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Molecular "Lawnmower" is The First Autonomous Protein-Based Synthetic Motor

Living cells are filled with powerful molecular motors. Now biophysicists have built their own for the first time.

The Physics arXiv Blog iconThe Physics arXiv Blog
By The Physics arXiv Blog
Sep 23, 2021 1:17 PMSep 23, 2021 2:08 PM
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(Credit: Gabe Smith/Shutterstock)


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Molecular motors are the workhorses of life. They open and shut valves in cell walls, force muscle tissue to contract and transport cargo. Every living cell is literally crawling with them.

Cellular biologists have long been fascinated by these devices. Indeed, they have studied how this machinery works, worked out how to operate it outside cells and hope to exploit it in future for their own ends. The idea is that molecular machines could one day transport medicine to therapeutic targets, build complex molecules and carry fuel and waste from synthetic molecular factories.

However, the motors that biologists currently play around with are all variants of the machines that already occur in nature, built using components taken from existing motors. Nobody has succeeded building an entirely synthetic motor of their own design.

Until now. Enter Chapin Korosec and Nancy Forde, biophysicists at Simon Fraser University in Canada. Korosec and Forde have designed and built the first entirely synthetic molecular motor and measured its performance under laboratory conditions. They call their motor “the lawnmower”. “We believe the lawnmower is the first example of an autonomous protein-based synthetic motor purpose-built using nonmotor protein components,” they say.

Molecular motors are molecules that convert chemical energy into directional motion. Perhaps the most famous example is kinesin, which takes the shape of a pair of legs with feet that adhere to microtubule filaments that and form a cell’s cytoskeleton.

Kinesin moves by “walking” along the microtubule, dragging behind it a huge bag of cargo.

Other motors build RNA and DNA, some pump ions across cell membranes, most use fuel in the form of adenosine triphosphate or ATP, an organic molecule found in all cells.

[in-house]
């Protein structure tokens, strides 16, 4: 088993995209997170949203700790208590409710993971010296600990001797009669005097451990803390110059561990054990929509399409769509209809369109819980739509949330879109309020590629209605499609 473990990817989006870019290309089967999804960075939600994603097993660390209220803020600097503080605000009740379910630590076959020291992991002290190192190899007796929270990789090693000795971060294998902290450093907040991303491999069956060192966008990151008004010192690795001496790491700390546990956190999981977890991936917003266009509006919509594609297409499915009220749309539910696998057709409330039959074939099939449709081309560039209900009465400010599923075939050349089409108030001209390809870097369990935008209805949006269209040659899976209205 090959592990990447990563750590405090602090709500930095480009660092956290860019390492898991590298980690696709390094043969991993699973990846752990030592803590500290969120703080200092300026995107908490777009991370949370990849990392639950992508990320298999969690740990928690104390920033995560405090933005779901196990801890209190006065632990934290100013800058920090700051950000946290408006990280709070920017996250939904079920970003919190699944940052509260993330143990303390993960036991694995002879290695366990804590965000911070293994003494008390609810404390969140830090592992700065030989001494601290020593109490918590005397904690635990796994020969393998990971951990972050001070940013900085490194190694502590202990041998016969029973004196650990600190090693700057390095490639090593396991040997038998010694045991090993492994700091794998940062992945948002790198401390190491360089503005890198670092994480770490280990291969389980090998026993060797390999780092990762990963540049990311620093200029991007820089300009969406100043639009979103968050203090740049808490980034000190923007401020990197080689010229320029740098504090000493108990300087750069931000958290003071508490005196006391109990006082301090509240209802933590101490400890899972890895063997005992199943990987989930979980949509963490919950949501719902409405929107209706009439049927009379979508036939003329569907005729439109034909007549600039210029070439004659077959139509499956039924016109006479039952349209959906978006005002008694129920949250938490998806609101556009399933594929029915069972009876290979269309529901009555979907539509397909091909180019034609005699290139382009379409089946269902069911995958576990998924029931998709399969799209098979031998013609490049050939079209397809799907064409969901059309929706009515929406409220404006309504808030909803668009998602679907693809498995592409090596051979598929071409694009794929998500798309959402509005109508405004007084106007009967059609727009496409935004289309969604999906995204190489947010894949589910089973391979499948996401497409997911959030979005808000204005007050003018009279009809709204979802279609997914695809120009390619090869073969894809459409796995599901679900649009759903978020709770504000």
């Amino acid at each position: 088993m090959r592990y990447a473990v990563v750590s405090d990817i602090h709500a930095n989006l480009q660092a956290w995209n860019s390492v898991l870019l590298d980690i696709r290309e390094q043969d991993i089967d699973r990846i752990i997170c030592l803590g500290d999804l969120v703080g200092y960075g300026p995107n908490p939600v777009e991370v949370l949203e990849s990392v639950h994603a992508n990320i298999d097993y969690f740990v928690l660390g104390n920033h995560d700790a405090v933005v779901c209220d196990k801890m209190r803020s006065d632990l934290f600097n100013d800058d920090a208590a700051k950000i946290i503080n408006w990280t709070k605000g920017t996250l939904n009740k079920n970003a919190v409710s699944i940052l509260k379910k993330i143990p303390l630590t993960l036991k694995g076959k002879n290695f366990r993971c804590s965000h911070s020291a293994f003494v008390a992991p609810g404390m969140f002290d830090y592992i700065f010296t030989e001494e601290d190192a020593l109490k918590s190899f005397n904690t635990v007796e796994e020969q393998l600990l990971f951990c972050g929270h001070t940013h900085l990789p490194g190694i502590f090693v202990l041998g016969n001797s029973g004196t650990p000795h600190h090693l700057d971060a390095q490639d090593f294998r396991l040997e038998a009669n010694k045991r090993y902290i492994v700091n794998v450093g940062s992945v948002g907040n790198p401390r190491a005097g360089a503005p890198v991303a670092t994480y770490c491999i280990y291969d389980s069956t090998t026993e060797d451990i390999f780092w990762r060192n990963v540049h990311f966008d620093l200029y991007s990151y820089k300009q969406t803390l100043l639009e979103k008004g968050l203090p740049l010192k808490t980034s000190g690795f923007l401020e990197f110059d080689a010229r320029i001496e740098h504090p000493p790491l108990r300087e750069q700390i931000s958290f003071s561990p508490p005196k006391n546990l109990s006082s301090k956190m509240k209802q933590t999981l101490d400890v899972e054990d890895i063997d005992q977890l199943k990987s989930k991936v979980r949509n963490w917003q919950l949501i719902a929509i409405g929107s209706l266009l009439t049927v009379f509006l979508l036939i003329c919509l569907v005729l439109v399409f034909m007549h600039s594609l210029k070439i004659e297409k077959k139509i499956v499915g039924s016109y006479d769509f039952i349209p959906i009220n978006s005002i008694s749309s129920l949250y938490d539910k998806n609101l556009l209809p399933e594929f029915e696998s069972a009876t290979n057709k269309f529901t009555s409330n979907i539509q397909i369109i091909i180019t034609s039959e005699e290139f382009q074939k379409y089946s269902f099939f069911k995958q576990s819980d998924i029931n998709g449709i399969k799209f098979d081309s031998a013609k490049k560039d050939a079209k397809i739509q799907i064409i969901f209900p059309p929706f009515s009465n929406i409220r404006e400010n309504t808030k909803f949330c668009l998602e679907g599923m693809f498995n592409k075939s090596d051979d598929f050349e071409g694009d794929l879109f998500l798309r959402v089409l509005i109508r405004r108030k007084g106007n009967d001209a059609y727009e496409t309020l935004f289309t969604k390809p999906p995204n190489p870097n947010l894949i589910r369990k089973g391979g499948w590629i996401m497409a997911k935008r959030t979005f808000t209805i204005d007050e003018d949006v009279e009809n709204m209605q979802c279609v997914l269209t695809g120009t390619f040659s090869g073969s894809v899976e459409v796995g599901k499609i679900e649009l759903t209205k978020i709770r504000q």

Korosec and Forde’s motor is a little different. It consists of a microscopic sphere or bead with trypsin protease molecules tethered to its surface. The trypsin molecules play an important role in the motor because they have a strong affinity to peptide molecules.

Their design is a motor that follows a trail of peptide molecules laid down on a surface for the trypsin protease to bind to. The microsphere, buffeted by Brownian motion, rolls along the trail picking up one peptide after another.

This design ensures that the microsphere’s direction of motion is one-way. That’s because the trypsin’s affinity is for the peptide molecules in front of it because those behind have been removed. So there is a chemical gradient pushing it forward. This mechanism is called a burnt-bridge Brownian ratchet.

Microscopic Ratchet

Of course, any microscopic sphere buffeted by Brownian motion will move in a process known as diffusion. But this is random motion with specific statistical properties.

Korosec and Forde tested their device by placing it on a surface covered with a “lawn” of peptides. They placed the trypsin-coated microsphere on this surface and tracked where it went and how quickly.

The sphere duly scuttled across the surface removing the peptide “grass” as it moved. “The lawnmower can attain average speeds of up to 80 nanometers per second,” they say.

The researchers compared this motion to that of a similar microsphere moving over a surface without the lawn of peptides. In that case, its motion was consistent with ordinary diffusion, randomly moving around at about 20 nm/s.

That’s interesting research. In future, the researchers want to determine how various factors influence the movement, such as the density of the peptide lawn and the trypsin blades, the length and stiffness of the tethers for these molecules. They also want to build one-dimensional channels of peptides that would act like molecular racetracks for the lawnmowers.

Beyond that, the sky is the limit. But it will take time. The applications of molecular motors at work inside the chemical factories that we call cells are legion. If researchers can one day match just a tiny fraction of the complexity and utility there, it will be a huge achievement.

Ref: The Lawnmower: An Artificial Protein-Based Burnt-Bridge Molecular Motor: arxiv.org/abs/2109.10293

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